We wanted to measure Ferdinand's horns (our bull), and although he was very gentle, he was not having it!  I am glad there was no photo/video of THAT incident!  I walked him into the chute, and everything was good until he saw he was blocked on the other end.  He decided to turn around and come back out, and there was no holding him (and shouldn't have been any holding).  He pushed through my section of the fence, shouldered his way down to my dad, knocked him down with his shoulder, and then jumped over him!  There is no way you can stop an animal that large when it's made up its mind about something.  Later on, Ferdinand "jumped" the corral, coming down on the top bar with his hindquarters and smashing it.  He has a habit of jumping corral fences...

Interesting trivia:
Both males and females have horns, with the horns of the female being longer and those of the male being larger at the base.  The horns of a steer (castrated male) are longer that those of the bull (intact male).  The horns of a longhorn grow throughout its life, and since a longhorn can live into it's twenties, you can have some fairly long horns.  

Photo credits go to my sister.

Tuesday, December 17, 2019

Horn Measurements

Dunn Kicker - "Belle" - August 26, 2019

DOB: 11/6/2013
COLOR:  Parker brown and white  

Horn Measurements as of December 7, 2019
Tip to Tip - 78 1/2"
Total Horn - 85 7/8"
Left Circumference - 10 7/8"
Right Circumference - 10 3/4"

Dancer 306 - Dot - August 26, 2019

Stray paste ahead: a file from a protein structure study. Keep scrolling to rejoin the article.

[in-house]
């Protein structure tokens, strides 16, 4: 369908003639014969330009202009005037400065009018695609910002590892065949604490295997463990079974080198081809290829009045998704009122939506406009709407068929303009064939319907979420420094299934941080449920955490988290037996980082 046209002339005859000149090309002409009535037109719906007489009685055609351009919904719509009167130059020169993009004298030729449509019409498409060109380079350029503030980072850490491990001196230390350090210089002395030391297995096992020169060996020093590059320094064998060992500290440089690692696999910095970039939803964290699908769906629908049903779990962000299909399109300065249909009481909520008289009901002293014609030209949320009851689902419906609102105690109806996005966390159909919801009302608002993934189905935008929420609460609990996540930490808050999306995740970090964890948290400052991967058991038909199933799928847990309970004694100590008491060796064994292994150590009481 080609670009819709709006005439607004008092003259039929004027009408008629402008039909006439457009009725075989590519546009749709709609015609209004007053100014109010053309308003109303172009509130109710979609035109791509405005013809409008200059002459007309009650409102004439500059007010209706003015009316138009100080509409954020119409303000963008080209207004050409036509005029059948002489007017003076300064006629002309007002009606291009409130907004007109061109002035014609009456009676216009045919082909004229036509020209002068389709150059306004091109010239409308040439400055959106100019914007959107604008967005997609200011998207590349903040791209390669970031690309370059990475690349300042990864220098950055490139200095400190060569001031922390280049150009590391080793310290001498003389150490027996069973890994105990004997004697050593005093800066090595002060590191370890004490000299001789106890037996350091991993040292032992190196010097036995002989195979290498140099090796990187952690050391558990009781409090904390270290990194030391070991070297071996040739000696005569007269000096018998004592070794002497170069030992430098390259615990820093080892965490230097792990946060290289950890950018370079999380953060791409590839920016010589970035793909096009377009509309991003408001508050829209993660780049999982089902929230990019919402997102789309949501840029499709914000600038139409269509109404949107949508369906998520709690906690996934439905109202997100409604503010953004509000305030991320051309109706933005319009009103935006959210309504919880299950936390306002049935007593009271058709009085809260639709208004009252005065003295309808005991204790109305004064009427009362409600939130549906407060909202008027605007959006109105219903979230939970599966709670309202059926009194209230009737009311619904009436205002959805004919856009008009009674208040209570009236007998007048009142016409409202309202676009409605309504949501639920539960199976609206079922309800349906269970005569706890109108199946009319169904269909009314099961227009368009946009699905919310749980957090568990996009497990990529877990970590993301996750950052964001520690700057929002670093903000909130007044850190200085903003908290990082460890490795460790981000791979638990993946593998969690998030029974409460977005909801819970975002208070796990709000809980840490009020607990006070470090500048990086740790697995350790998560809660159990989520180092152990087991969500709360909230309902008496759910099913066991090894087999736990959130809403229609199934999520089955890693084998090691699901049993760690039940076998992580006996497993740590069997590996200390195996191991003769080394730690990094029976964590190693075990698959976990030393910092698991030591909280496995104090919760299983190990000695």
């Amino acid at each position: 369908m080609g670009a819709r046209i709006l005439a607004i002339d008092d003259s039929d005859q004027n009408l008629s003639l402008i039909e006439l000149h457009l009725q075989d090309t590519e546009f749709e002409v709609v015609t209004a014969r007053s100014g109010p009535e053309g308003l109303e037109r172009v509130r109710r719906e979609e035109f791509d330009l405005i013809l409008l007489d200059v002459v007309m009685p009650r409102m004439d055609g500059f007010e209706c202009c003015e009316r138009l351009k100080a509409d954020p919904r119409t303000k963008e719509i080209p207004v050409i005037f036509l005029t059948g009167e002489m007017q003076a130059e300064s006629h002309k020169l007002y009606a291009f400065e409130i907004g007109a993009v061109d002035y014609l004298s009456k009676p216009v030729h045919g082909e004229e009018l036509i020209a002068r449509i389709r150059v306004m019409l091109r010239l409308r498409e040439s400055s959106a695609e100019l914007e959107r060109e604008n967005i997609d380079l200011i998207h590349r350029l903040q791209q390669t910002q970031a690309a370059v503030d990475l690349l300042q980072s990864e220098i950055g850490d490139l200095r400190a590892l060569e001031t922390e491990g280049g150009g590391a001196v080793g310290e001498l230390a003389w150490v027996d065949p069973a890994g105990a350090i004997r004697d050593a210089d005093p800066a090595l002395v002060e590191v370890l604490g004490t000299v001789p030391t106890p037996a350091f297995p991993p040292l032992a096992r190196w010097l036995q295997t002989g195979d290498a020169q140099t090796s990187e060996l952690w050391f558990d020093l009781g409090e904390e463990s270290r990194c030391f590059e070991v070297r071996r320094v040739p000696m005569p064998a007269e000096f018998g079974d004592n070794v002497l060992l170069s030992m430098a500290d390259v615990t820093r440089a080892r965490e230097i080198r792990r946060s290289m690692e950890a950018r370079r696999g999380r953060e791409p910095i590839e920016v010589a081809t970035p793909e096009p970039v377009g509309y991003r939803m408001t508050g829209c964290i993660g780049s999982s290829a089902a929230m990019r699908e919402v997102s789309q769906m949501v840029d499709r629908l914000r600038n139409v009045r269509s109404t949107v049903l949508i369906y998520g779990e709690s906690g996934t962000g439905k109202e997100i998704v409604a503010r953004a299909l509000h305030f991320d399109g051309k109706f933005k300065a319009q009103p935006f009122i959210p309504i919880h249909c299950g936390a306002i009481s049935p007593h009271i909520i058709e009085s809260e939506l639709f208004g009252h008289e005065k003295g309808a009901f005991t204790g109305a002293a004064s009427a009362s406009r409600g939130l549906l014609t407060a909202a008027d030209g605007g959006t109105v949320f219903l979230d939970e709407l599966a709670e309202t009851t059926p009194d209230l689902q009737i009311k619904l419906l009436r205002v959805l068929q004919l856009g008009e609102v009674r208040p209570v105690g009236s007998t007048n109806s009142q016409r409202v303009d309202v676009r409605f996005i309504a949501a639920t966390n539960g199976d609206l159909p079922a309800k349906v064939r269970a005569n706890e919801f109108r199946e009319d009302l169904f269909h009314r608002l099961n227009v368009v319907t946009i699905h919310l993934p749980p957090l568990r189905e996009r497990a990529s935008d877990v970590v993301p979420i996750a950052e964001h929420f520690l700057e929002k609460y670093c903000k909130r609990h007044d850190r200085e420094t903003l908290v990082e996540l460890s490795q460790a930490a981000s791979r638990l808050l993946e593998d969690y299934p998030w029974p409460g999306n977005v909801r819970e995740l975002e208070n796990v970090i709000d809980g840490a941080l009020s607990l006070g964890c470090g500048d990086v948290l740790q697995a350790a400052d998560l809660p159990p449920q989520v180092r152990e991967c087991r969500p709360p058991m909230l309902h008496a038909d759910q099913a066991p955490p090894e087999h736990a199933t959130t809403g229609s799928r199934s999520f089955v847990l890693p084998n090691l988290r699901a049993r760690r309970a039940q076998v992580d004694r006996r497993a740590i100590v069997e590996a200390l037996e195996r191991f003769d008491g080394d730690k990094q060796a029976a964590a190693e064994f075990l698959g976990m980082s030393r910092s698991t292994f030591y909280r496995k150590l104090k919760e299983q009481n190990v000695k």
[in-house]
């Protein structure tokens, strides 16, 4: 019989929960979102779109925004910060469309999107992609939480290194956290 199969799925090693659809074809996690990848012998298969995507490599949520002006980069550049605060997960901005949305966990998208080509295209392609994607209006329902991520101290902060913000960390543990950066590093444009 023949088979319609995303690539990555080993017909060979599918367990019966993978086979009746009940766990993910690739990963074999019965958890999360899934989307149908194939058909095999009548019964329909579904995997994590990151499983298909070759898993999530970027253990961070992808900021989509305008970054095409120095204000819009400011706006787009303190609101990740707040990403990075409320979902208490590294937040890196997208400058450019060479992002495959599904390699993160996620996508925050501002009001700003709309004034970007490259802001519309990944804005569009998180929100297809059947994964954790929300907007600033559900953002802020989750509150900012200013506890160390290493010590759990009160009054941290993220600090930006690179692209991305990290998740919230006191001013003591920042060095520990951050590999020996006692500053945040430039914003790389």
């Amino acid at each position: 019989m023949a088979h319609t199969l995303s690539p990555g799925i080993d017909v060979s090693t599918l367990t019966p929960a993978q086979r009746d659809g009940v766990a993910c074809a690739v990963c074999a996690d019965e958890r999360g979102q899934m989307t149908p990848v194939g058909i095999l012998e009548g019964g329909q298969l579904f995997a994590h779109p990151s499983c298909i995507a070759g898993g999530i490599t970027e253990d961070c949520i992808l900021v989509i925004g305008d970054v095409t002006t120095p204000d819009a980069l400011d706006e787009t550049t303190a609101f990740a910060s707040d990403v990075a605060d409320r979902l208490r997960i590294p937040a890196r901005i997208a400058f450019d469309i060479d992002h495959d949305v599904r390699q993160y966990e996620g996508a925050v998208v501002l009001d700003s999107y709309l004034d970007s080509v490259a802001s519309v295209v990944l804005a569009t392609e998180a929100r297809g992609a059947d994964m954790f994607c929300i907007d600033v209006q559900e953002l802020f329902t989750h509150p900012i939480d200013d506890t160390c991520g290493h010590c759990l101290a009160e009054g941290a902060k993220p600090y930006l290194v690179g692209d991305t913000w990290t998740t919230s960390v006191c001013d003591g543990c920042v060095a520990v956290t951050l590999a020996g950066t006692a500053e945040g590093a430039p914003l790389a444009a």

DANCER 306 - "Dot"

DOB: 11/04/2013
COLOR:  Red head and legs with spots on body; white spot on forehead

Horn Measurements as of December 7, 2019
Tip to Tip - 83"
Total Horn - 92"
Left Circumference - 11 1/2"
Right Circumference - 11 1/8"

Dunn Roy Ann - Dakota - August 26, 2019
DUNN ROY ANN - "Dakota"

DOB: 12/21/2015
COLOR:  Red head, white body

Horn Measurements as of December 7, 2019
Tip to Tip - 61"
Total Horn - 70 7/8"
Left Circumference - 11 3/8"
Right Circumference - 11 1/2"

Defined - Fawn 
DEFINED - "Fawn"

DOB: 11/13/2013
COLOR:  Red head and neck, specks on body 

Horn Measurements as of December 7, 2019
Tip to Tip - 70 1/2"
Total Horn - 83 3/4"
Left Circumference - 11 1/2"
Right Circumference - 12"

Cowboy's Lady - Lady - August 26, 2019

DOB: 1/10/2016

Horn Measurements as of December 7, 2019
Tip to Tip - 65 5/8"
Total Horn - 75 3/4"
Left Circumference - 11 1/4"
Right Circumference - 10 7/8"

Tanked Up Dolly - Dolly - August 26, 2019

DOB: 3/31/2016
COLOR:  Brindle head and neck with white body

Horn Measurements as of December 7, 2019
Tip to Tip - 63 3/4"
Total Horn - 71 7/8"
Left Circumference - 11 5/8"
Right Circumference - 11"

Herd Reduction Sale 2020

We have too much of a good thing!  It's always sad to see any of our animals go, but we would like to sell some of our "original&q...